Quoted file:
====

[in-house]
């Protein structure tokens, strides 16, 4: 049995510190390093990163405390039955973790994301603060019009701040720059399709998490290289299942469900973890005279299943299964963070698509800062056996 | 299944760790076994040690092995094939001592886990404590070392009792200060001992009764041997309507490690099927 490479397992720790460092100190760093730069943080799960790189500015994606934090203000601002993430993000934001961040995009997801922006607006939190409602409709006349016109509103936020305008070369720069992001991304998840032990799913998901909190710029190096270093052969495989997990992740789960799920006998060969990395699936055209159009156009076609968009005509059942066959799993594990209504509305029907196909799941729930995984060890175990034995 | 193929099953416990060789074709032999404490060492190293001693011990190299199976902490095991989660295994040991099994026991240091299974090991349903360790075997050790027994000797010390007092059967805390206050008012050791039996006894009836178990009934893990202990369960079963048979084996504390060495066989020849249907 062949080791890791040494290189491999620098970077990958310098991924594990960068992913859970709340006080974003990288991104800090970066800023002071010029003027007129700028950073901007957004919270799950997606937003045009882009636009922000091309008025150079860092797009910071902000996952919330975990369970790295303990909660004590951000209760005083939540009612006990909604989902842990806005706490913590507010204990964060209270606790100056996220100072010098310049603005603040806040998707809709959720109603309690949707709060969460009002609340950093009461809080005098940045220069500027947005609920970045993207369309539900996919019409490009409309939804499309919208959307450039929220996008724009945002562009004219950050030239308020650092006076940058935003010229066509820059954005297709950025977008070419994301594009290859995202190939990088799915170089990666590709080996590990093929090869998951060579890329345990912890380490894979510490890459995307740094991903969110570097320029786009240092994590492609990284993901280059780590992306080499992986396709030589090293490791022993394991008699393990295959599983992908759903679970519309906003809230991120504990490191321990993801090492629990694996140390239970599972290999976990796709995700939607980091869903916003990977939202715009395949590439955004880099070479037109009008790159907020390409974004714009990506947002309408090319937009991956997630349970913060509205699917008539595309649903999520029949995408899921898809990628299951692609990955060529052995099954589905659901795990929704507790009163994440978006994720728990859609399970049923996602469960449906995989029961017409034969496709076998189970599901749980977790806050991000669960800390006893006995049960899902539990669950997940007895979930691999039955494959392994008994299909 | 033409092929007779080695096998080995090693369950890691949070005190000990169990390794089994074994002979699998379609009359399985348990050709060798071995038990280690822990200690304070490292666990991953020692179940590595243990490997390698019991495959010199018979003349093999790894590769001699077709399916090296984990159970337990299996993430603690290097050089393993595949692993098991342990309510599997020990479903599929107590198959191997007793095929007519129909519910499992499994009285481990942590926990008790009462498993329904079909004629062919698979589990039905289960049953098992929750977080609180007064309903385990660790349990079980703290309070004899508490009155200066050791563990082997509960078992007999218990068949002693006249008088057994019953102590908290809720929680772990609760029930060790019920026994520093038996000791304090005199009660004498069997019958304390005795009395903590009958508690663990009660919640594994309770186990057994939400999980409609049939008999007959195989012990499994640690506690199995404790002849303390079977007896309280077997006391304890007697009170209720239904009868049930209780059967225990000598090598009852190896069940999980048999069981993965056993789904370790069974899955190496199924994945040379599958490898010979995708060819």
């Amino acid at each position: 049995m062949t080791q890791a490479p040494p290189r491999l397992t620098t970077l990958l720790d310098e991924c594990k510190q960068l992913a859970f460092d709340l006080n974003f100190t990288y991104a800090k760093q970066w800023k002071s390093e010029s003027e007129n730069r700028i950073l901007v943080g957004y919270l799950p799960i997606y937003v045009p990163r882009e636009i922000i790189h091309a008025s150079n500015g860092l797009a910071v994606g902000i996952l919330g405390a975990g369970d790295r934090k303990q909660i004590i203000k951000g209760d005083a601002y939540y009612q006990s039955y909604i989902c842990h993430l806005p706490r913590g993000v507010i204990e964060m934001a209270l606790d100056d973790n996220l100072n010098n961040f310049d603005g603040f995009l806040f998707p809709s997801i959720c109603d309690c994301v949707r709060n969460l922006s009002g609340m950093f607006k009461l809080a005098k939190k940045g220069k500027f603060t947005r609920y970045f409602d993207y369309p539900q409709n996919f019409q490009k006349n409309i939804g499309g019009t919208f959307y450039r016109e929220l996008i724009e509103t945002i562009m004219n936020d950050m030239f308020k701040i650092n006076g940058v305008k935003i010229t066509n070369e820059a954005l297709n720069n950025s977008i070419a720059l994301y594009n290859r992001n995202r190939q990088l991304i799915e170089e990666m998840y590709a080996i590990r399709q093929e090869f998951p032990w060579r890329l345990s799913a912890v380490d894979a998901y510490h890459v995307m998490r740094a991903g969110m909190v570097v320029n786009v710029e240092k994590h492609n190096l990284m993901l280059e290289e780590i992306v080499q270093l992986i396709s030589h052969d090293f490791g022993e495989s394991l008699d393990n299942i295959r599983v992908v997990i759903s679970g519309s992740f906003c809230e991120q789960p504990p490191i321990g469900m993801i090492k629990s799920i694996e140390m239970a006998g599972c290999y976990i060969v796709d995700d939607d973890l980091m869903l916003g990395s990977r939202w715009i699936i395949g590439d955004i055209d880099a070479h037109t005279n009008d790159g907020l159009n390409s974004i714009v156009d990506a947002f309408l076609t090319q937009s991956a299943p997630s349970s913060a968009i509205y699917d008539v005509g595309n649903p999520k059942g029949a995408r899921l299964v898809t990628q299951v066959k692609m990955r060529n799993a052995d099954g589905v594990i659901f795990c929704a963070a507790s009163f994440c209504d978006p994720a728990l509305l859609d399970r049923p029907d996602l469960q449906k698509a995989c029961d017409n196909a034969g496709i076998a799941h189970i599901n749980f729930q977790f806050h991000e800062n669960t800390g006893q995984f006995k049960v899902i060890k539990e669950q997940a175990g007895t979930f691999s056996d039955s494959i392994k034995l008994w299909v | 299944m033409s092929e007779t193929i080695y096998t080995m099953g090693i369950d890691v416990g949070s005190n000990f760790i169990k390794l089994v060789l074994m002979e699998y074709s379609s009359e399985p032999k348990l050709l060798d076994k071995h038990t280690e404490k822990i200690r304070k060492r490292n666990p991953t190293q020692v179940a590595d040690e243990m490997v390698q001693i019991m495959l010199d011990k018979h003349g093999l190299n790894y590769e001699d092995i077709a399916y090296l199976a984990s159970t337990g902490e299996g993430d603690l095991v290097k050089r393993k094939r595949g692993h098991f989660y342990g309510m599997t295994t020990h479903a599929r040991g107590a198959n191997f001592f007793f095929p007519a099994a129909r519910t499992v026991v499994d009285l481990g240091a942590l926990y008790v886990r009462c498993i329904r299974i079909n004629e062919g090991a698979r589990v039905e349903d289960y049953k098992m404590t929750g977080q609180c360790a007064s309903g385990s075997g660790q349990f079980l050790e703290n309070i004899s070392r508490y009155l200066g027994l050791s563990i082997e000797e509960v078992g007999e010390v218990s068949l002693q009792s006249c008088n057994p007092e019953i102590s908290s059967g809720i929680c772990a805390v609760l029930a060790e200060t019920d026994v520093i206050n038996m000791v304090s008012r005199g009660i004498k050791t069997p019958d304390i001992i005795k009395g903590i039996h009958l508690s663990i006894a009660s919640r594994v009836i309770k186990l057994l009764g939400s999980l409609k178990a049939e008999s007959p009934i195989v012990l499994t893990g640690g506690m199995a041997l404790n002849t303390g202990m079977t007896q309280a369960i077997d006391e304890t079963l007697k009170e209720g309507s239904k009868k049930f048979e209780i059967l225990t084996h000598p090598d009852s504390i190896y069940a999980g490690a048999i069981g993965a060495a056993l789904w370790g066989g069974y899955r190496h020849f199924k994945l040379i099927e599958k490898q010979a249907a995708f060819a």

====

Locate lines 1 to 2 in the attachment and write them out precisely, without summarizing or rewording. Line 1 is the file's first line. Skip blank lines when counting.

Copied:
[in-house]
């Protein structure tokens, strides 16, 4: 049995510190390093990163405390039955973790994301603060019009701040720059399709998490290289299942469900973890005279299943299964963070698509800062056996 | 299944760790076994040690092995094939001592886990404590070392009792200060001992009764041997309507490690099927 490479397992720790460092100190760093730069943080799960790189500015994606934090203000601002993430993000934001961040995009997801922006607006939190409602409709006349016109509103936020305008070369720069992001991304998840032990799913998901909190710029190096270093052969495989997990992740789960799920006998060969990395699936055209159009156009076609968009005509059942066959799993594990209504509305029907196909799941729930995984060890175990034995 | 193929099953416990060789074709032999404490060492190293001693011990190299199976902490095991989660295994040991099994026991240091299974090991349903360790075997050790027994000797010390007092059967805390206050008012050791039996006894009836178990009934893990202990369960079963048979084996504390060495066989020849249907 062949080791890791040494290189491999620098970077990958310098991924594990960068992913859970709340006080974003990288991104800090970066800023002071010029003027007129700028950073901007957004919270799950997606937003045009882009636009922000091309008025150079860092797009910071902000996952919330975990369970790295303990909660004590951000209760005083939540009612006990909604989902842990806005706490913590507010204990964060209270606790100056996220100072010098310049603005603040806040998707809709959720109603309690949707709060969460009002609340950093009461809080005098940045220069500027947005609920970045993207369309539900996919019409490009409309939804499309919208959307450039929220996008724009945002562009004219950050030239308020650092006076940058935003010229066509820059954005297709950025977008070419994301594009290859995202190939990088799915170089990666590709080996590990093929090869998951060579890329345990912890380490894979510490890459995307740094991903969110570097320029786009240092994590492609990284993901280059780590992306080499992986396709030589090293490791022993394991008699393990295959599983992908759903679970519309906003809230991120504990490191321990993801090492629990694996140390239970599972290999976990796709995700939607980091869903916003990977939202715009395949590439955004880099070479037109009008790159907020390409974004714009990506947002309408090319937009991956997630349970913060509205699917008539595309649903999520029949995408899921898809990628299951692609990955060529052995099954589905659901795990929704507790009163994440978006994720728990859609399970049923996602469960449906995989029961017409034969496709076998189970599901749980977790806050991000669960800390006893006995049960899902539990669950997940007895979930691999039955494959392994008994299909 | 033409092929007779080695096998080995090693369950890691949070005190000990169990390794089994074994002979699998379609009359399985348990050709060798071995038990280690822990200690304070490292666990991953020692179940590595243990490997390698019991495959010199018979003349093999790894590769001699077709399916090296984990159970337990299996993430603690290097050089393993595949692993098991342990309510599997020990479903599929107590198959191997007793095929007519129909519910499992499994009285481990942590926990008790009462498993329904079909004629062919698979589990039905289960049953098992929750977080609180007064309903385990660790349990079980703290309070004899508490009155200066050791563990082997509960078992007999218990068949002693006249008088057994019953102590908290809720929680772990609760029930060790019920026994520093038996000791304090005199009660004498069997019958304390005795009395903590009958508690663990009660919640594994309770186990057994939400999980409609049939008999007959195989012990499994640690506690199995404790002849303390079977007896309280077997006391304890007697009170209720239904009868049930209780059967225990000598090598009852190896069940999980048999069981993965056993789904370790069974899955190496199924994945040379599958490898010979995708060819």